Highly regional and seasonal in Mexico, pitayas are regularly described as fruit that looks like brains. Perhaps this relates to the fact that when you peel back the bumpy green skin, the innards are slimy, vibrantly colored, and distinctly brain like in appearance. Don’t be put off, however, because Pitayas have a sweet and juicy taste similar to grapes, violets, and watermelon.

Pitahaya (aka Dragon fruit) is actually a cousin of the cactus pear (remember my tunas?).  However, the dragon fruit’s seeds are completely soft and edible (much like a kiwi fruit) as compared to the cactus (tuna) pear seeds which are crunchy. Also, unlike the cactus pear, the dragon fruit does not have spines on its skin.  I definitely say bravo to that difference!   


Bananas reached Mexico for the first time in 1554 when Spanish Bishop Vasco de Quiroga (the first Bishop of Michoacán, Mexico) was returning from Europe and brought some plants back with him from a short layover in Santo Domingo in the Caribbean. That’s it on my history lesson!   Here is a fun links for you banana lovers: BANANA FUN FACTS  and  GEO-MEXICO WEB SITE

Someone I know looks lost in the banana area of the weekly OCOTLAN, OAXACA MARKET  

In this post I am attempting to limit myself, as difficult as that may seem, to the basic differences between the banana and the plantain. So here is my very abbreviated take on the subject and an introduction to the PLANTAIN, or PLÁTANO, as it is called in México.  

Black is good when it comes to plantains (aka plátanos)!          
If you see what looks like a bunch of bananas in the market which are bigger, greener, with a thicker skin they are not a banana imposter, but plantains/plátanos. Although grown most frequently in the tropical coastal areas of the country, plantains are found in markets all over Mexico where they are called plátano macho and look like bananas on growth hormones (!) ranging in color from unripe bright green to nearly black when overripe.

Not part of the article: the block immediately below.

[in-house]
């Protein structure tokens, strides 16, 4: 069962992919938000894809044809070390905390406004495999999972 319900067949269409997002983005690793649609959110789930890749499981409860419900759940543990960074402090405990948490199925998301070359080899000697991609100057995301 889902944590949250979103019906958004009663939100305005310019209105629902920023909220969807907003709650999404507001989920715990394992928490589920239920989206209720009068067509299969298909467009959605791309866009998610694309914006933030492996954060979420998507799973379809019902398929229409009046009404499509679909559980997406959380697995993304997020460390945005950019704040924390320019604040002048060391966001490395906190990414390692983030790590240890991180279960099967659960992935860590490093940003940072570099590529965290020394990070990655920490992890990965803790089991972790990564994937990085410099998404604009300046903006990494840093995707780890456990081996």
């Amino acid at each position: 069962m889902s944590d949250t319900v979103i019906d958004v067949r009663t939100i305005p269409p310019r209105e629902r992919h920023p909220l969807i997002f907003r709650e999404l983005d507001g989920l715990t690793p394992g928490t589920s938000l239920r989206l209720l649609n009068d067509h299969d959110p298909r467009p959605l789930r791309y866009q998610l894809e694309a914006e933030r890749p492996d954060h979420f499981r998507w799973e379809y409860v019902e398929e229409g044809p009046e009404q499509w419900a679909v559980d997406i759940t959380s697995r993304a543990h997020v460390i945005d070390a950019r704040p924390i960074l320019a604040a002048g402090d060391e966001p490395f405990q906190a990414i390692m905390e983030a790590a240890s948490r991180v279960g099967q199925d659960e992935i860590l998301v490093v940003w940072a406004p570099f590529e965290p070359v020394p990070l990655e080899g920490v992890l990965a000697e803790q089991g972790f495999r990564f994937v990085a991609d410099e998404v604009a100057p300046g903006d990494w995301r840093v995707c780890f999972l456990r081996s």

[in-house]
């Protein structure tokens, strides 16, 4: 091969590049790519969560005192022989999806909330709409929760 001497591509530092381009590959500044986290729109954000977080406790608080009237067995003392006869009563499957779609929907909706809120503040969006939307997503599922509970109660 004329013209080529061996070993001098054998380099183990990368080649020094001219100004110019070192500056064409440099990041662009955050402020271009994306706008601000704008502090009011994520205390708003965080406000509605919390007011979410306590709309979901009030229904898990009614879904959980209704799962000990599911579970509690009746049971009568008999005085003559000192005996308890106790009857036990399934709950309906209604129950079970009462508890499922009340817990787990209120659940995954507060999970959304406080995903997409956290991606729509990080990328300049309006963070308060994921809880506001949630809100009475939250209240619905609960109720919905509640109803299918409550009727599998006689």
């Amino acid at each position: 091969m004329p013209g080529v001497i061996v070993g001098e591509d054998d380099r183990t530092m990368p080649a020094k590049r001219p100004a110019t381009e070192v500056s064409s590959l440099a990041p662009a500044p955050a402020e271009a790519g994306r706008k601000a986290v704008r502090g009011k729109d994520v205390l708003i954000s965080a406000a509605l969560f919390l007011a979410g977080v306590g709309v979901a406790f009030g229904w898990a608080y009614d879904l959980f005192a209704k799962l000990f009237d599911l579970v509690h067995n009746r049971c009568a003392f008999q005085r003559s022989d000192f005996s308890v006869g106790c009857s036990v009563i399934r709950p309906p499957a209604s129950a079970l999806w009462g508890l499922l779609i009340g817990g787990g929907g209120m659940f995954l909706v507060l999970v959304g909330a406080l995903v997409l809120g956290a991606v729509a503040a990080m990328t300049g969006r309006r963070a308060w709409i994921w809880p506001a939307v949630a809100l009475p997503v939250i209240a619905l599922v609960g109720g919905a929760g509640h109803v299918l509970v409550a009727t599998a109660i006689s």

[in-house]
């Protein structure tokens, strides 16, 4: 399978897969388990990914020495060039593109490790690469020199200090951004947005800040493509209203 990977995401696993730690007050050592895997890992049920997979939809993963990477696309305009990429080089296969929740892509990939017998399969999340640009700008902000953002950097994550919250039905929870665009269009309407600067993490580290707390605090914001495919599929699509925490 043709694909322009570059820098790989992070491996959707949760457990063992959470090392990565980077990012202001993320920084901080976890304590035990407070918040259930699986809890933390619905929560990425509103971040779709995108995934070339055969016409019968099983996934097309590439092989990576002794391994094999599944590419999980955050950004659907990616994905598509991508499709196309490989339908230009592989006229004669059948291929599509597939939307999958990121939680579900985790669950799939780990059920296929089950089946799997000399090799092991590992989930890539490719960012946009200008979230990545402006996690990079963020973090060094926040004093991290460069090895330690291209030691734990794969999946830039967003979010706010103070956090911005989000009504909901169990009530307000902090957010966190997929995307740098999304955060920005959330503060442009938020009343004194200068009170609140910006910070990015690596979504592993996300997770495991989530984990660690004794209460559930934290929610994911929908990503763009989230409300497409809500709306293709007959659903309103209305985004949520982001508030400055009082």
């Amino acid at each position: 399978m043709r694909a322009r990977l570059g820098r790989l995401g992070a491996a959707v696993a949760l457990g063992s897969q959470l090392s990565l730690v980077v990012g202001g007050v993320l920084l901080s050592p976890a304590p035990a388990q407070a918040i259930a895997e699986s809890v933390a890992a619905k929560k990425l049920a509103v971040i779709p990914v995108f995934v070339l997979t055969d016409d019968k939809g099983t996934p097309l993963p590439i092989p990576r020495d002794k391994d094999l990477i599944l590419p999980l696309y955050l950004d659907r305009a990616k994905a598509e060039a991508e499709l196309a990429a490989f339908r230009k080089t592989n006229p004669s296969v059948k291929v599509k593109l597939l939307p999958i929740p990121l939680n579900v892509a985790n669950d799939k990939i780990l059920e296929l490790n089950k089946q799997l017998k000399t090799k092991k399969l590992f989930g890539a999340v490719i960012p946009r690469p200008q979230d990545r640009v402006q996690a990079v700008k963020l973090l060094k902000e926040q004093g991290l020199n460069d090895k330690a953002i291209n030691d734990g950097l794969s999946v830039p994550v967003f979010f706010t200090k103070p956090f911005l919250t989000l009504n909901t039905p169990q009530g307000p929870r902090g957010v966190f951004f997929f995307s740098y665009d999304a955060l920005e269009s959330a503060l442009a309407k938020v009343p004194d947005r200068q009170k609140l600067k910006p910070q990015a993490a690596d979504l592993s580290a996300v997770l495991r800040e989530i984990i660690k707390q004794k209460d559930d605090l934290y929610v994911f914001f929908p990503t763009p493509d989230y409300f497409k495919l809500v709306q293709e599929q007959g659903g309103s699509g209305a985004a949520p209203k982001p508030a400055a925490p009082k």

I think this is beautiful photograph of a banana tree in bloom and it looks oh so tropical!  

Plantains are members of the banana family, but they are starchier and lower in sugar which means that when they ripen they will still be green in color. If you get them when they are overripe, they may have started to turn yellow or black. While a banana makes a great raw on-the-go-snack, plantains aren’t usually eaten raw because of their high starch content.

Looking for the perfect fruit in a traditional Mexican market is like being on a scavenger hunt, but so very worthwhile!  

Native to India and the Caribbean, plantains serve an important role in many traditional diets. When used in cooking they are treated more like vegetables than fruit. You are most likely to encounter them at your favorite Latin, African, or Caribbean restaurant either baked, roasted, or fried up in the form of a delicious savory side.

Plantains are especially good for grilling by simply wrapping unpeeled, ripe plantains in aluminum foil and putting them on the grill for about 20 minutes. They then can be peeled and eaten as a side dish or as the meal's dessert. Plantains also go particularly well with grilled chicken or fish and as a dessert plantains need nothing more than a topping of whipped cream, ice cream, honey, or sweetened condensed milk which is very, very Mexicana.

I hope you have enjoyed meeting some of my favorite exotic fruits of Mexico and that you are not feeling like the above hombre!

The following links will take you to my photograph album for this posting and to two of my previous blog postings which tie into this "food theme."




Many thanks for your company and I very much look forward to seeing you in the near future. Until then, wishing you happy trails and safe travels, Laura